at. Economy becomesmore important the longer the duration of the race, so if you are eventually aiming for an Ironman then this variable

would have a greater impact over the longer distance. The most economical athletes tend to be those who have accumulatedmost miles in

training, and other things that have been shown to improve economy are explosive strength training and incorporating dynamic running drills

into a warm-up routine.

Lactate Threshold and Anaerobic Threshold

Your lactate threshold (LT) occurred at 9.5km/hr with a heart rate of 149 b/min and at 76% VO2max, whilst your anaerobic threshold (AT)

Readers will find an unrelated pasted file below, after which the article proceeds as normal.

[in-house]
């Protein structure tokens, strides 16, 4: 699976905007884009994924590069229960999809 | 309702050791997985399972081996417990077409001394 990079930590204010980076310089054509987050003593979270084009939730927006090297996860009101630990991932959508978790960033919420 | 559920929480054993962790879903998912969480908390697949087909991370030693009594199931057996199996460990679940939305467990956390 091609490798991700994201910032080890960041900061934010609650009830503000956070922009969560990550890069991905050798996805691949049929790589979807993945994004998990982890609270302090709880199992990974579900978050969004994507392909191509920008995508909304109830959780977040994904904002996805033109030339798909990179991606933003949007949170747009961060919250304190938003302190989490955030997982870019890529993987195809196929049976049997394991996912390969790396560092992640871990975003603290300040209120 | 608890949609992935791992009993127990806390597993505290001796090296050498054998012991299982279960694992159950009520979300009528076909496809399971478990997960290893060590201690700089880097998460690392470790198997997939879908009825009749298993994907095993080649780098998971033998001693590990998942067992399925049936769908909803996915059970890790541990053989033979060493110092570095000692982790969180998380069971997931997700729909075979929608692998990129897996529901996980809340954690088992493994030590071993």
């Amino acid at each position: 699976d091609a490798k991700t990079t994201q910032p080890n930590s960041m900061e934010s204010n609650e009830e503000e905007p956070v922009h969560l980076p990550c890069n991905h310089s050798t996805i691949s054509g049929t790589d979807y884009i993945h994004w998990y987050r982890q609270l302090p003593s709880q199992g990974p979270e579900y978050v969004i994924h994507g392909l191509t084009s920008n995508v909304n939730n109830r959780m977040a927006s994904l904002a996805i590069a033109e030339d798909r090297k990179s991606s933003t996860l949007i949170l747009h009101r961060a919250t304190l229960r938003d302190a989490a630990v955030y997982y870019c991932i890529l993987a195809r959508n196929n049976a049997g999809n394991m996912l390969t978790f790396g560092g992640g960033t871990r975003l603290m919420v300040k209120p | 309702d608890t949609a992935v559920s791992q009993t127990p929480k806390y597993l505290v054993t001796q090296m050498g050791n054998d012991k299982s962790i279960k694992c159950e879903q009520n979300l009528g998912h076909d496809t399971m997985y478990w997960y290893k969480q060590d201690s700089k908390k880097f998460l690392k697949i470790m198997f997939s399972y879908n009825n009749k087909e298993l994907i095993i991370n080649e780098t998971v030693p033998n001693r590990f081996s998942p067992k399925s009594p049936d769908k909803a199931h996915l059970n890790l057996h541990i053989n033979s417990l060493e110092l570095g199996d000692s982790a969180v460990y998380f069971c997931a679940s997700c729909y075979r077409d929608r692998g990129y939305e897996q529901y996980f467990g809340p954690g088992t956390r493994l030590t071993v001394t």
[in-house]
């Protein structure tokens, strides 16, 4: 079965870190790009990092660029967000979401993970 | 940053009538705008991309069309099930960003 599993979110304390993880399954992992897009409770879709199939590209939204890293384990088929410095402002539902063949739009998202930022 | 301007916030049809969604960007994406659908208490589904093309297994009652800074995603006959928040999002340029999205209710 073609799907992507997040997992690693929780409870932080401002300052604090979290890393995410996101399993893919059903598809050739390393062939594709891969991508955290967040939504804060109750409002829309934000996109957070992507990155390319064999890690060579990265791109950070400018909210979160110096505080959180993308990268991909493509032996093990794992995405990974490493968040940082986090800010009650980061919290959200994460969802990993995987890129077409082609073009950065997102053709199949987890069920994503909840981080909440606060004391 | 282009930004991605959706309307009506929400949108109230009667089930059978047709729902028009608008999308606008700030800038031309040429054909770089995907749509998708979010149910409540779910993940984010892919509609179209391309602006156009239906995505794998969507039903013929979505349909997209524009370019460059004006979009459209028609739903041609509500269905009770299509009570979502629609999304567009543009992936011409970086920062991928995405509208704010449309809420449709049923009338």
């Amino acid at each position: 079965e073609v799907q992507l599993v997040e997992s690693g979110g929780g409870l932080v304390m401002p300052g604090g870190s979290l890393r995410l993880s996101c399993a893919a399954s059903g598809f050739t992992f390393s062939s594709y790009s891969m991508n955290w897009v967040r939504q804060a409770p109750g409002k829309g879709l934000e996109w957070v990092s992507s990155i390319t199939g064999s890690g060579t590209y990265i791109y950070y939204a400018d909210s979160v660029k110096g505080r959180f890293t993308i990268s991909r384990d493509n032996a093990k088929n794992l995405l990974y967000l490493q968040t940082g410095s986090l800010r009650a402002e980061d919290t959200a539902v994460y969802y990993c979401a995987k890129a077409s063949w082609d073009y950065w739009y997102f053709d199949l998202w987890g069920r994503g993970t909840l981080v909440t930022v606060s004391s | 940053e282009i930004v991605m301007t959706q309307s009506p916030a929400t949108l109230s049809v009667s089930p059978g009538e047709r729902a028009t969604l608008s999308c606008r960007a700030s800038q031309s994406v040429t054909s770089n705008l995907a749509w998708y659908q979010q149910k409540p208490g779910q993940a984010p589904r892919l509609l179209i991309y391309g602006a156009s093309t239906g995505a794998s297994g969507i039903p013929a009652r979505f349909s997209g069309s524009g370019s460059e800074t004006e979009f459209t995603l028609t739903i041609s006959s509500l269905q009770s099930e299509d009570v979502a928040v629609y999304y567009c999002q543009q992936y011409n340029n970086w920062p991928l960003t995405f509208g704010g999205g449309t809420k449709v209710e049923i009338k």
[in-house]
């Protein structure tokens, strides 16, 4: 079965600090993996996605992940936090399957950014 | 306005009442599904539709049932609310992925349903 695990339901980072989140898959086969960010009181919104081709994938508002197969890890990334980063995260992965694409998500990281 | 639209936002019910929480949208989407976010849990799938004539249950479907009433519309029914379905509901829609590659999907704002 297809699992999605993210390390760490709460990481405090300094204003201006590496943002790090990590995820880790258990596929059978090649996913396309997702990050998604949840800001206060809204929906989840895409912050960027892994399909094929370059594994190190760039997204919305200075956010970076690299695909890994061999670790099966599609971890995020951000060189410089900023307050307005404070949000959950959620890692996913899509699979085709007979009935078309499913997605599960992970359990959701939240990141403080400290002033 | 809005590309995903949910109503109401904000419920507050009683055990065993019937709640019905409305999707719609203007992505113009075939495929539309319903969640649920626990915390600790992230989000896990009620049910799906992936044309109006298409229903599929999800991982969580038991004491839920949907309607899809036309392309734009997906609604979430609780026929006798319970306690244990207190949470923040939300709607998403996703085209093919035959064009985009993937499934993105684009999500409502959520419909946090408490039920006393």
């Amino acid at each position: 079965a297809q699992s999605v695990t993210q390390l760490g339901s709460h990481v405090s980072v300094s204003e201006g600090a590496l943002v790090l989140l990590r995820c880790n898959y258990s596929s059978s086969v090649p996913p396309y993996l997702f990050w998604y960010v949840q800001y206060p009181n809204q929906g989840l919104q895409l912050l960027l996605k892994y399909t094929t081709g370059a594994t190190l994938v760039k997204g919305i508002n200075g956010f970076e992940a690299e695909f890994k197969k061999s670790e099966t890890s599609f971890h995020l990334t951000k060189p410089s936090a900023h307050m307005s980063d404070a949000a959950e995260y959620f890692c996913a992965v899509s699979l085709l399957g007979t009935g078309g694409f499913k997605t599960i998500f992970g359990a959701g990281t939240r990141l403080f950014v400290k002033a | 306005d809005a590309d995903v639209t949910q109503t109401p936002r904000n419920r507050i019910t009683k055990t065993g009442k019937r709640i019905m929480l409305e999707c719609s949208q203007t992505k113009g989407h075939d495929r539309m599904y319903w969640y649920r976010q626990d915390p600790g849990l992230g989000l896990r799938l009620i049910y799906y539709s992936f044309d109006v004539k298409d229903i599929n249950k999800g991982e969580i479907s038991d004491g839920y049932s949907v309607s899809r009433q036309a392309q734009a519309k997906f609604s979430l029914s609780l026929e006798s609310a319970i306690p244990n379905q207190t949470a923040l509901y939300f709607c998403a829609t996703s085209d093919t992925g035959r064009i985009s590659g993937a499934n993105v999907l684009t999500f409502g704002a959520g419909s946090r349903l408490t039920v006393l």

occurred at 10.5km/hr, a heart rate of 159b/min and at 85% of VO2max. Generally the highest sustainable percentages of VO2max at these

points are 80 and 90% respectively. So you have some room to shift both your thresholds to a higher speed before being limited by your

VO2max.

In a relativelywell trained person, the lactate threshold intensity can be sustained for up to ~3hours, whilst the anaerobic threshold can be

sustained for around 60 minutes. Elite triathletes will be able to sustain these intensities for a little longer, whilst someone like yourself with not

much training behind you, might not be able to sustain these intensities for quite as long. Generally a 10k in a triathlon would be run just

above AT. Sustaining an average speed of 10.5km/hr (your AT speed) would give a 10K time of ~57 minutes (although there are obviously lots

of things on the day that will affect the average speed you are able to sustain, eg weather conditions, the course etc). Given that you haven’t